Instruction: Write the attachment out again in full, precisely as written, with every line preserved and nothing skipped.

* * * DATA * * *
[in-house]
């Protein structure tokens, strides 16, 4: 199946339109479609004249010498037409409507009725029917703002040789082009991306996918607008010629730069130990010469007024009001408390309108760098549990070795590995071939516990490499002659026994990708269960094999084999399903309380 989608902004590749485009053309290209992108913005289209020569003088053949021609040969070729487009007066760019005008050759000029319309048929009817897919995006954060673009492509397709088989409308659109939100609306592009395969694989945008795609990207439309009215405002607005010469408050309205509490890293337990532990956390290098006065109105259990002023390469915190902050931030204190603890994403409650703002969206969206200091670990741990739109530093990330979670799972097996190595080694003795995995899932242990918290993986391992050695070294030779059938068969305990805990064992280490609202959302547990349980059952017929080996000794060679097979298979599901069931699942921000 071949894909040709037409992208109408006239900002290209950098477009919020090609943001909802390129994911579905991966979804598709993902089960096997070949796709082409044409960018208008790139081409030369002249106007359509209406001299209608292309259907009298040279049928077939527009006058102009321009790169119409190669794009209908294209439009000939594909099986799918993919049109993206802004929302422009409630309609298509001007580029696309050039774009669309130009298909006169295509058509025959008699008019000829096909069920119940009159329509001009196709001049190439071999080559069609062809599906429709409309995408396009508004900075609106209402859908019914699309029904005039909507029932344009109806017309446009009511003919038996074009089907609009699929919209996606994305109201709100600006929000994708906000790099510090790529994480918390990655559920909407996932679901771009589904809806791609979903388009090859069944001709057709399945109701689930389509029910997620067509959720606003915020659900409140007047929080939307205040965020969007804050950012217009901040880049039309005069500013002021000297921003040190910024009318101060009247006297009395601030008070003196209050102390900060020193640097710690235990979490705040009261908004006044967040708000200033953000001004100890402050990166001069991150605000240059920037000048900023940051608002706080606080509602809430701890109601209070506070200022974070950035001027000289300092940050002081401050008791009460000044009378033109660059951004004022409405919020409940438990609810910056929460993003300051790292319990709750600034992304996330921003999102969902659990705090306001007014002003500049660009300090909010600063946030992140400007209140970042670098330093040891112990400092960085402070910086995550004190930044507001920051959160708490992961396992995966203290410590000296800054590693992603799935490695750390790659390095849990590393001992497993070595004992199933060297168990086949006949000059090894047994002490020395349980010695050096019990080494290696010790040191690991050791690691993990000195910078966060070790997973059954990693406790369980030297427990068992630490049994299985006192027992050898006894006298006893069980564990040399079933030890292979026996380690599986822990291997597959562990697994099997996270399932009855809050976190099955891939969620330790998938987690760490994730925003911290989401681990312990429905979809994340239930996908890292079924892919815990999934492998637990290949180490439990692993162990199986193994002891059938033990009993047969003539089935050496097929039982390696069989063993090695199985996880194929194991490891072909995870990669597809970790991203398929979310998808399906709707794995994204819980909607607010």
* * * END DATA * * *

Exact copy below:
[in-house]
């Protein structure tokens, strides 16, 4: 199946339109479609004249010498037409409507009725029917703002040789082009991306996918607008010629730069130990010469007024009001408390309108760098549990070795590995071939516990490499002659026994990708269960094999084999399903309380 989608902004590749485009053309290209992108913005289209020569003088053949021609040969070729487009007066760019005008050759000029319309048929009817897919995006954060673009492509397709088989409308659109939100609306592009395969694989945008795609990207439309009215405002607005010469408050309205509490890293337990532990956390290098006065109105259990002023390469915190902050931030204190603890994403409650703002969206969206200091670990741990739109530093990330979670799972097996190595080694003795995995899932242990918290993986391992050695070294030779059938068969305990805990064992280490609202959302547990349980059952017929080996000794060679097979298979599901069931699942921000 071949894909040709037409992208109408006239900002290209950098477009919020090609943001909802390129994911579905991966979804598709993902089960096997070949796709082409044409960018208008790139081409030369002249106007359509209406001299209608292309259907009298040279049928077939527009006058102009321009790169119409190669794009209908294209439009000939594909099986799918993919049109993206802004929302422009409630309609298509001007580029696309050039774009669309130009298909006169295509058509025959008699008019000829096909069920119940009159329509001009196709001049190439071999080559069609062809599906429709409309995408396009508004900075609106209402859908019914699309029904005039909507029932344009109806017309446009009511003919038996074009089907609009699929919209996606994305109201709100600006929000994708906000790099510090790529994480918390990655559920909407996932679901771009589904809806791609979903388009090859069944001709057709399945109701689930389509029910997620067509959720606003915020659900409140007047929080939307205040965020969007804050950012217009901040880049039309005069500013002021000297921003040190910024009318101060009247006297009395601030008070003196209050102390900060020193640097710690235990979490705040009261908004006044967040708000200033953000001004100890402050990166001069991150605000240059920037000048900023940051608002706080606080509602809430701890109601209070506070200022974070950035001027000289300092940050002081401050008791009460000044009378033109660059951004004022409405919020409940438990609810910056929460993003300051790292319990709750600034992304996330921003999102969902659990705090306001007014002003500049660009300090909010600063946030992140400007209140970042670098330093040891112990400092960085402070910086995550004190930044507001920051959160708490992961396992995966203290410590000296800054590693992603799935490695750390790659390095849990590393001992497993070595004992199933060297168990086949006949000059090894047994002490020395349980010695050096019990080494290696010790040191690991050791690691993990000195910078966060070790997973059954990693406790369980030297427990068992630490049994299985006192027992050898006894006298006893069980564990040399079933030890292979026996380690599986822990291997597959562990697994099997996270399932009855809050976190099955891939969620330790998938987690760490994730925003911290989401681990312990429905979809994340239930996908890292079924892919815990999934492998637990290949180490439990692993162990199986193994002891059938033990009993047969003539089935050496097929039982390696069989063993090695199985996880194929194991490891072909995870990669597809970790991203398929979310998808399906709707794995994204819980909607607010």